We had worked the previous year with two brothers from California. Tauna really liked one of them. He was now on a mission and would be home the next year. She had been writing to him and she wanted to go to California so she could be there when he came home.

The decision to go to California was made. She contacted his Mother, Mrs. DeGraw and she agreed to let us stay at her home until we could find jobs and an apartment. I was along for the ride. Tauna came to my house to live after school started for a couple of months and then she left to go live with her sister. We had made plans to leave after Christmas 1966. Tauna was gone and I continued on with our plans.

I am sure my parents thought I would abandon this crazy plan. But they did not really try to change my mind. I think they were of the opinion that I needed to make my own choices and suffer the consequences. We thought it would be romantic to take the train and then we could take more luggage. We would need things to help set up an apartment. I purchased two tickets for three days before New Years Eve. I was starting to get a little antsy because I had not heard from Tauna for several weeks. But she did show up just before time to go.

In order to get the train we had to go to Minersville which is northwest of Cedar about 40 miles. The train was scheduled for 11pm. My Dad drove us to Minersville. Remember this was the  middle of winter. When we got there we discovered that the train would be late, hours late. Too late to go back home and then come back. Dad unloaded our luggage and left. There we were in a very small train station which was not very warm in a very small town, where there was nothing open, and it started to snow, hard.

Somehow we managed to wait and the train finally came and we were on our way. It was still very dark but I was mesmerized by the silent night. At some point I saw a Christmas tree all lite up out in the middle of a field. The train stopped in Las Vegas. Then we continued on toward California.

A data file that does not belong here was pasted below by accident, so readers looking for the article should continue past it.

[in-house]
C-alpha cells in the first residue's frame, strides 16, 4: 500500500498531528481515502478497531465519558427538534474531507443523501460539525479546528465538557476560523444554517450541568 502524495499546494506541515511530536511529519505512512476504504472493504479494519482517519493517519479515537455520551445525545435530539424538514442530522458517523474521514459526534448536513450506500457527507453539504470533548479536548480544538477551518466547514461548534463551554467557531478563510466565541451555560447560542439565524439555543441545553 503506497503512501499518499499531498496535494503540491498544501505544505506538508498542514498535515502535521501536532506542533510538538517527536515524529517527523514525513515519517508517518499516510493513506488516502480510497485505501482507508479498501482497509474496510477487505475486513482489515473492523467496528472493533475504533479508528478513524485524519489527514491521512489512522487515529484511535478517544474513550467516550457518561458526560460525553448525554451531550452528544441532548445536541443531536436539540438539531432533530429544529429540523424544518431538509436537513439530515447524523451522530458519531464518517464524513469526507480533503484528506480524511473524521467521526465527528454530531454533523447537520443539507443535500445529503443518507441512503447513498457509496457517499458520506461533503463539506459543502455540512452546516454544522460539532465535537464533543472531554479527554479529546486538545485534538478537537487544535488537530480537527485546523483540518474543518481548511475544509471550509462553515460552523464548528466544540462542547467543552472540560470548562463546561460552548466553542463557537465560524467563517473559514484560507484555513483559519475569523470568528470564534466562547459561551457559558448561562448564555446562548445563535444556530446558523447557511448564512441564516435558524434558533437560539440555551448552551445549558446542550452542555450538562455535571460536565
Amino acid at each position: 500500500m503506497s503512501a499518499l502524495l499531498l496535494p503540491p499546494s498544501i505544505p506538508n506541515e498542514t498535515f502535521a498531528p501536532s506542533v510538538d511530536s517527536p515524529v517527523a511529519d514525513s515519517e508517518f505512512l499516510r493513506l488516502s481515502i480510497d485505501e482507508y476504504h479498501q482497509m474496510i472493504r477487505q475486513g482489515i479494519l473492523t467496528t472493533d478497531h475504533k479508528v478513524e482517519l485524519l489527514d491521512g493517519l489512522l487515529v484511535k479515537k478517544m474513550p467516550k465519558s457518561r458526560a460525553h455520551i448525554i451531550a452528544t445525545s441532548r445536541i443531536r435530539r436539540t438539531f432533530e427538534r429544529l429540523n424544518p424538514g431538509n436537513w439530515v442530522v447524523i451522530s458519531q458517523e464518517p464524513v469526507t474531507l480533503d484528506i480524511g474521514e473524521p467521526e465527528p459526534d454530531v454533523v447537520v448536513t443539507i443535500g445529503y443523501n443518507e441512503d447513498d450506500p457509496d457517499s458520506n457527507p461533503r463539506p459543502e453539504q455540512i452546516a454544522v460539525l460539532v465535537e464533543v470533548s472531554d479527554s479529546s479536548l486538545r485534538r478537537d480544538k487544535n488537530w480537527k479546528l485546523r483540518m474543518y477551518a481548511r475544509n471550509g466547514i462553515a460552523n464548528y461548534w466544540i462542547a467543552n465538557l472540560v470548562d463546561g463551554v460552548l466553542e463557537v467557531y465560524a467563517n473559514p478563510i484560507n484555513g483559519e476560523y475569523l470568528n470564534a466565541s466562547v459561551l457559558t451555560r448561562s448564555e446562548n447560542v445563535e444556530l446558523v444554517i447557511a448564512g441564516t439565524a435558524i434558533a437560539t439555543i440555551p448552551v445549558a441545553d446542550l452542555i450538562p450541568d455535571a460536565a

Mrs. DeGraw and her son Danny met us at the train station and we were in sunny California. She was so kind to us. In looking back we were really asking a lot of her. She was a widow supporting her son on a mission and here come two silly girls from Utah. I don’t know if she was really aware that Tauna was hoping to marry her son. She drove us around and Danny seemed to like spending time with us. Since it was New Years Eve we went to a Singles party at the Stake house. I was beginning to realize it was not going to be as easy as we thought to get around. Neither one of us had a car and public transportation was not very good.

We finally found a furnished apartment, but it was not as easy to find a job as we thought. It was not as easy to go to Church on Sunday ether. We had to depend on Mrs. DeGraw to take us everywhere.

I finally found a job with a pharmaceutical shipping warehouse. I stood at a long tub pulling IBM punch cards that represented drug orders for hospitals and pharmacy’s. One of the girls lived close to me and offered to be my transportation to work and back. Another one of the girls offered to introduce me to her boyfriends brother. He had a masters degree in accounting from UCLA and had a real job. I thought all my dreams had come true.

His name was Wes Harder, He was tall, dark and handsome. I thought I had hit the jackpot. He liked me right away. Work was going well, I had a very attentive boyfriend and I was in California.

But all fairy tails have to come to an end. The rest of the story is not always happy. Life gets in the way. I found myself drifting away from the Church. Wes was not interested in being a Mormon, and since I didn’t have my own transportation it was hard to get to meetings on my own. He asked me to marry him and then it seemed that he started pulling away. He started talking about how HE wanted to move to upstate California and HE wanted to do this and HE wanted to do that. But somehow it seemed to me that I was not included in his plans. I got my feelings hurt.

Tauna and I had a big fight and I moved out and got my own place. We lost touch. I finally heard that she married Danny DeGraw. I broke it off with Wes and called my parents and moved back to Utah.

As I look back on those years I realize that going to California and the decisions I made there have colored my life forever. I had drifted away from the gospel. I tried to hold on but I was really not fully engaged. It was not until I met and married Jim that together we have been able to work on our relationship with our Heavenly Father. Together we have strengthened our testimonies and understanding of our purpose here. Unfortunately our families have suffered. But isn’t that the part of why we are here? To make mistakes and learn and repent and make more mistakes and repent and strive to do better? I learned a lot from my wild child years. I am grateful for the opportunity.